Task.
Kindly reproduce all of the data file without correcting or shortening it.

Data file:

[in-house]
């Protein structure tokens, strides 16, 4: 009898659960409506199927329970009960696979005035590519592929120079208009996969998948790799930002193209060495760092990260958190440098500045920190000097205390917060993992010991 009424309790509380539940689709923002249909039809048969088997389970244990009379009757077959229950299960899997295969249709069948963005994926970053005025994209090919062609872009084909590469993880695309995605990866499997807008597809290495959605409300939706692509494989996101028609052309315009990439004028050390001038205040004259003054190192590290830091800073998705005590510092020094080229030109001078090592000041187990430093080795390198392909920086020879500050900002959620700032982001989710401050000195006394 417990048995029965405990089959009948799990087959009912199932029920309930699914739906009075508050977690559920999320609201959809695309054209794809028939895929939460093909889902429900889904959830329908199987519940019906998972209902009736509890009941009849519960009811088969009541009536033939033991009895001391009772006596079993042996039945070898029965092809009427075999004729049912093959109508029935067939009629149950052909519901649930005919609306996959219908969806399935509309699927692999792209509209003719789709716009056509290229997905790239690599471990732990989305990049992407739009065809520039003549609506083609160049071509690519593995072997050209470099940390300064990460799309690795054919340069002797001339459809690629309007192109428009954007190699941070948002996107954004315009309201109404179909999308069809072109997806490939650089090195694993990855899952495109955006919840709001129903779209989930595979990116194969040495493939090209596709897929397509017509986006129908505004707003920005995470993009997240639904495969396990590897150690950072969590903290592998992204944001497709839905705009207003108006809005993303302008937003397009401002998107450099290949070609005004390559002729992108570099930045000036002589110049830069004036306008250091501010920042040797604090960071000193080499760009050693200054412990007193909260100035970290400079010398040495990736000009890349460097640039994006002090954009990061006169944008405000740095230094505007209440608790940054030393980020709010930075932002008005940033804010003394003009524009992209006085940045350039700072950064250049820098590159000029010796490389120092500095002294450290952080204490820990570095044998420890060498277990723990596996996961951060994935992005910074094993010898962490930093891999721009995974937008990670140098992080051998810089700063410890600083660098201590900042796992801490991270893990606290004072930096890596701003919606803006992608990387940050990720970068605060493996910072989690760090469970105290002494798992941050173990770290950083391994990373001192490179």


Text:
[in-house]
């Protein structure tokens, strides 16, 4: 009898659960409506199927329970009960696979005035590519592929120079208009996969998948790799930002193209060495760092990260958190440098500045920190000097205390917060993992010991 009424309790509380539940689709923002249909039809048969088997389970244990009379009757077959229950299960899997295969249709069948963005994926970053005025994209090919062609872009084909590469993880695309995605990866499997807008597809290495959605409300939706692509494989996101028609052309315009990439004028050390001038205040004259003054190192590290830091800073998705005590510092020094080229030109001078090592000041187990430093080795390198392909920086020879500050900002959620700032982001989710401050000195006394 417990048995029965405990089959009948799990087959009912199932029920309930699914739906009075508050977690559920999320609201959809695309054209794809028939895929939460093909889902429900889904959830329908199987519940019906998972209902009736509890009941009849519960009811088969009541009536033939033991009895001391009772006596079993042996039945070898029965092809009427075999004729049912093959109508029935067939009629149950052909519901649930005919609306996959219908969806399935509309699927692999792209509209003719789709716009056509290229997905790239690599471990732990989305990049992407739009065809520039003549609506083609160049071509690519593995072997050209470099940390300064990460799309690795054919340069002797001339459809690629309007192109428009954007190699941070948002996107954004315009309201109404179909999308069809072109997806490939650089090195694993990855899952495109955006919840709001129903779209989930595979990116194969040495493939090209596709897929397509017509986006129908505004707003920005995470993009997240639904495969396990590897150690950072969590903290592998992204944001497709839905705009207003108006809005993303302008937003397009401002998107450099290949070609005004390559002729992108570099930045000036002589110049830069004036306008250091501010920042040797604090960071000193080499760009050693200054412990007193909260100035970290400079010398040495990736000009890349460097640039994006002090954009990061006169944008405000740095230094505007209440608790940054030393980020709010930075932002008005940033804010003394003009524009992209006085940045350039700072950064250049820098590159000029010796490389120092500095002294450290952080204490820990570095044998420890060498277990723990596996996961951060994935992005910074094993010898962490930093891999721009995974937008990670140098992080051998810089700063410890600083660098201590900042796992801490991270893990606290004072930096890596701003919606803006992608990387940050990720970068605060493996910072989690760090469970105290002494798992941050173990770290950083391994990373001192490179």